Reexamining the Illegal Slave Trade in the Nineteenth-Century Atlantic, Part 2: Circumventing Abolition: Slave Traders’ Strategies of Survival and Success

AHA Session 270
Conference on Latin American History 60
Monday, January 5, 2015: 8:30 AM-10:30 AM
Nassau Suite B (New York Hilton, Second Floor)
Matt D. Childs, University of South Carolina Columbia
David Eltis, Emory University

Session Abstract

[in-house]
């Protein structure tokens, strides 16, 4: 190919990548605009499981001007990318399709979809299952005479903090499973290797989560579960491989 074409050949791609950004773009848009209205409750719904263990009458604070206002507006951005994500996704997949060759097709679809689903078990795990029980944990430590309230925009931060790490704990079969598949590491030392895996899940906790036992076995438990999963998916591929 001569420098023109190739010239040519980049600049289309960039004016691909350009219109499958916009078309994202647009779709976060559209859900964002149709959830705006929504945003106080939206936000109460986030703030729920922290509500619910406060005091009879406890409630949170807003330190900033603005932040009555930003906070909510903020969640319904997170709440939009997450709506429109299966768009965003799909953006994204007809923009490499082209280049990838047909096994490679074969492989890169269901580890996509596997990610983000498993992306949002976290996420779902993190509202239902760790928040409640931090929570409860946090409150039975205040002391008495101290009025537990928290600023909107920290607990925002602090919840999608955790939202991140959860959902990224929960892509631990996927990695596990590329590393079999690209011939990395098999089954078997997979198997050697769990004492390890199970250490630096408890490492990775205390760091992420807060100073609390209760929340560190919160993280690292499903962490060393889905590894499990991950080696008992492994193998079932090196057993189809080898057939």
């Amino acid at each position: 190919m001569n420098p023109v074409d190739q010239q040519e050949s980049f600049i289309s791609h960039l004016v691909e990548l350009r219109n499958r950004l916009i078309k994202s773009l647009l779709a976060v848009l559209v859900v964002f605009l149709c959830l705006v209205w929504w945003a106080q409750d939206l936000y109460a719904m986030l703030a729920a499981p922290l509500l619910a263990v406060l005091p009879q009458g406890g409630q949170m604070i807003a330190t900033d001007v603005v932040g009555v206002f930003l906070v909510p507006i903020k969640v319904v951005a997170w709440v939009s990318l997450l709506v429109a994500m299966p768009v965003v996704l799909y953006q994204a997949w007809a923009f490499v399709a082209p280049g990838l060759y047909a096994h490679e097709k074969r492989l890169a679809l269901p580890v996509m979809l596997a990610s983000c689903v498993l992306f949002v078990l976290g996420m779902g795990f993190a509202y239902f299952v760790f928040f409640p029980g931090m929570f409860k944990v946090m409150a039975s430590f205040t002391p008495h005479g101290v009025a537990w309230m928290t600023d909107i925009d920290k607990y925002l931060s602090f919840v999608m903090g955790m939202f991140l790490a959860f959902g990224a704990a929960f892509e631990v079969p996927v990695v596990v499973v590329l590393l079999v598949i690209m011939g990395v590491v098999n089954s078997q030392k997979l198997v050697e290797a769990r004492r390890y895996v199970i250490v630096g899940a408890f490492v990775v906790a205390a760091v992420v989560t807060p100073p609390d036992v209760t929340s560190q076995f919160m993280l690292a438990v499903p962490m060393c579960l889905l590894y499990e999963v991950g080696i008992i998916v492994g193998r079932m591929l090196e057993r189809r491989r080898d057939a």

The new conditions created by the signing of abolition treaties between Britain and many slave trading nations in the early nineteenth century, led to a re-invention of the slave trade. A trade that had been widespread and legal until the first years of the century became illegal almost everywhere. Slave traders were forced to devise new stratagems to circumvent the new regulations that came into effect gradually after 1820. This panel looks at the economic side of the trade with the intention of examining slave traders’ strategies of dealing with these measures. By scrutinising what Professor Michael Zeuske has aptly termed the Hidden Atlantic, these papers disentangle a story that is not always forthcoming, precisely due to its illegal nature. The papers presented within this panel look at aspects as diverse –and yet truly interconnected– as the operations of slave trading firms and the ways they found to expand their African operations and to maximize their profits; the activities of those who carried out the trade (ship captains, cooks, surgeons, etc.); the economic diversification of their businesses; and the brutalities that frequently arose from the slave trade, and their tactics to cover them up.